An alloy consisting essentially of 59 weight percent iron, 36 weight percent chromium, and 5 weight percent boron was fused onto a mild steel backing by electron beam melting and tested in the wet slurry abrasive slurry test described previously. The wear resistance WR of the coating relative to full hard 302 stainless steel was 25.5. Another sample of the same coated material had a volume loss of 21.6 cubic millimeters in the ASTM-G-65 test described previously.
An alloy consisting essentially of 75 weight percent iron, 22 weight percent chromim, and 3 weight percent boron was fused by electron beam melting to a mild steel backing. The sample had a wear resistance WR of 7 times that of full hard 302 stainless steel when tested in the wet slurry test described previously. The iron and chromium contents of this sample are at or near the upper and lower limits, respectively, of operability.
A coating consisting essentially of 58.8 weight percent iron, 36.5 weight percent chromium, and 4.7 weight percent boron was plasma sprayed onto a mild steel backing. Three such samples were tested in the wet slurry wear tester described previously and the wear resistance WR was found to be 2.2, 2.6, and 3.8 times that of full hard 302 stainless steel, respectively. Another coated sample was ground without lubrication in a surface grinder to remove about 0.005 inches of material, leaving a coating about 0.015 inches thick on the mild steel plate. The wear resistance WR of this ground sample was found to be 17 times that of the full hard 302 stainless steel.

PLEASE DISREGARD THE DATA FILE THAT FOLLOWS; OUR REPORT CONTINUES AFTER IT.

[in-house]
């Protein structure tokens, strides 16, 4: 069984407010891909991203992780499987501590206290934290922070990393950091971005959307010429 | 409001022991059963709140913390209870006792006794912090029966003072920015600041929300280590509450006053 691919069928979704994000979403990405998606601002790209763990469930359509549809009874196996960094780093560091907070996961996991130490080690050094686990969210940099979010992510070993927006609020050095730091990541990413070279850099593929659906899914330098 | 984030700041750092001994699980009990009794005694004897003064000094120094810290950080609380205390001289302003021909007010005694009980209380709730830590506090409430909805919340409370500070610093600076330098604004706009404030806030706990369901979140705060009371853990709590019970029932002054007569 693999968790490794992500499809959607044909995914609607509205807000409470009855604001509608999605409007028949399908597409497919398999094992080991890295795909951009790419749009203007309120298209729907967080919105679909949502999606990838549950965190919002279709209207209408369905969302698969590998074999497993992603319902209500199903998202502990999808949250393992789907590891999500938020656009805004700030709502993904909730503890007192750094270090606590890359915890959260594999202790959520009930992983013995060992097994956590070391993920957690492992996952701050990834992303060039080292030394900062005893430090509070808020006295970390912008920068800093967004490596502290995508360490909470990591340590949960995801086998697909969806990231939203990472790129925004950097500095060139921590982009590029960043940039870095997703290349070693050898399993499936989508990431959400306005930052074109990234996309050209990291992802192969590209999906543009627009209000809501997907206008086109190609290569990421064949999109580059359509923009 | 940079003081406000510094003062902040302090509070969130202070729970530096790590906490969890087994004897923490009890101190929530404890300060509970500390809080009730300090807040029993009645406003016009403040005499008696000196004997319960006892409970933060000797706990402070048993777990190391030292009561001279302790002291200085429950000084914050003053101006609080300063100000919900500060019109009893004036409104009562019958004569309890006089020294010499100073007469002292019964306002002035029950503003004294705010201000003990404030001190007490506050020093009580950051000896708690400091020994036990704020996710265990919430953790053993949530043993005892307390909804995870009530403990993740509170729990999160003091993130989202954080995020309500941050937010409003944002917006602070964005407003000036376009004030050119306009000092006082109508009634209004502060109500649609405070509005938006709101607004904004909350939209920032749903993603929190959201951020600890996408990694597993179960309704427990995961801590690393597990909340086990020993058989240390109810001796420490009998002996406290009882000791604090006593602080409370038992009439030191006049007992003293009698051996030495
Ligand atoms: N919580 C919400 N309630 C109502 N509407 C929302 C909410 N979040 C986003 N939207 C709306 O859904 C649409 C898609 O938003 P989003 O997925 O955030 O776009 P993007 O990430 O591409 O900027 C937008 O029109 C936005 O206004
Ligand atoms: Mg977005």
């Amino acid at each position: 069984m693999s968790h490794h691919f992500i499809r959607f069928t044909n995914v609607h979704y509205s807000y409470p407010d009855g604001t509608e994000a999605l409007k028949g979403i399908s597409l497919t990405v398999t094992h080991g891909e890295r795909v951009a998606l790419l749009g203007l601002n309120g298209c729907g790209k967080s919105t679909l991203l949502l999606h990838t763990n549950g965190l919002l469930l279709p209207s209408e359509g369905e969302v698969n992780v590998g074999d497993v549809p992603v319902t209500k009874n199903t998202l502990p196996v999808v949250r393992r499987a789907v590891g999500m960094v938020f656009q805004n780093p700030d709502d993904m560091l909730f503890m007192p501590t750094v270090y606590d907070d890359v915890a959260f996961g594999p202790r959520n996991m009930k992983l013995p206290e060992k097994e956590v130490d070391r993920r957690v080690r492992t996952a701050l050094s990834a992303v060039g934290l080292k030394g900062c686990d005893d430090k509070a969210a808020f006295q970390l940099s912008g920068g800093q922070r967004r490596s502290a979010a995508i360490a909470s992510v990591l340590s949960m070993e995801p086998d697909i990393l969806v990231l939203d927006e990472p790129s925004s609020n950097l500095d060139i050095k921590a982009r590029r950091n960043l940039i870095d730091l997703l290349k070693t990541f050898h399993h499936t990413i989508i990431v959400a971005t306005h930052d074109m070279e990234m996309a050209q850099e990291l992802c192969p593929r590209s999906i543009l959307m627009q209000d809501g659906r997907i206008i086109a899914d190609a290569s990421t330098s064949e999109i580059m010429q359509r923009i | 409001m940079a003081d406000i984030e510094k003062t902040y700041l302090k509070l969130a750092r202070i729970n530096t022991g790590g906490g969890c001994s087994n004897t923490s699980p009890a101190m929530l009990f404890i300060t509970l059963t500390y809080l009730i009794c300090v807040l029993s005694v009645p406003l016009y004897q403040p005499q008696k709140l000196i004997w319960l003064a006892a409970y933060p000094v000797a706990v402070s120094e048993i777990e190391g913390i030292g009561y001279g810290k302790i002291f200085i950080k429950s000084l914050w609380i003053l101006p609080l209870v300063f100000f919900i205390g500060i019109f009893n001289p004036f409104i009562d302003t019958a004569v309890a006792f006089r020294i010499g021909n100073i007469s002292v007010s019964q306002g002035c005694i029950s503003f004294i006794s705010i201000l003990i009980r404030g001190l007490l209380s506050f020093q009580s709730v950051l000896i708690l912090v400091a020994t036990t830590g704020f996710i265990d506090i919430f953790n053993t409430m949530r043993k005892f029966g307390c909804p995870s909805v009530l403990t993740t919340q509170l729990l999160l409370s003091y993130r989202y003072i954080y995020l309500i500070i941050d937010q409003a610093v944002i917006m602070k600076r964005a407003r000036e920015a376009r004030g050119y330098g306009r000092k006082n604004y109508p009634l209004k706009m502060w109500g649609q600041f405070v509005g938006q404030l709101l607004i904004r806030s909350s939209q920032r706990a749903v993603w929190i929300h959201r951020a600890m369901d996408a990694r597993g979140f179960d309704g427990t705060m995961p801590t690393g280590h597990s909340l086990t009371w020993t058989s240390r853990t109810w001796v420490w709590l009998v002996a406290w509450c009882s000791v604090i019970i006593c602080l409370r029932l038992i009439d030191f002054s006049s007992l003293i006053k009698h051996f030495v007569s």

A mixture of elemental powders having a composition of 41.2 iron, 20.9 chromium, 25.3 molybdenium, 9.8 cobalt, and 2.8 boron plus carbon was laser clad onto a piece of mild steel. The coating was tested using the ASTM G-65 Standard Procedure described previously. The volume loss after 2000 revolutions was 12.1 cubic millimeters.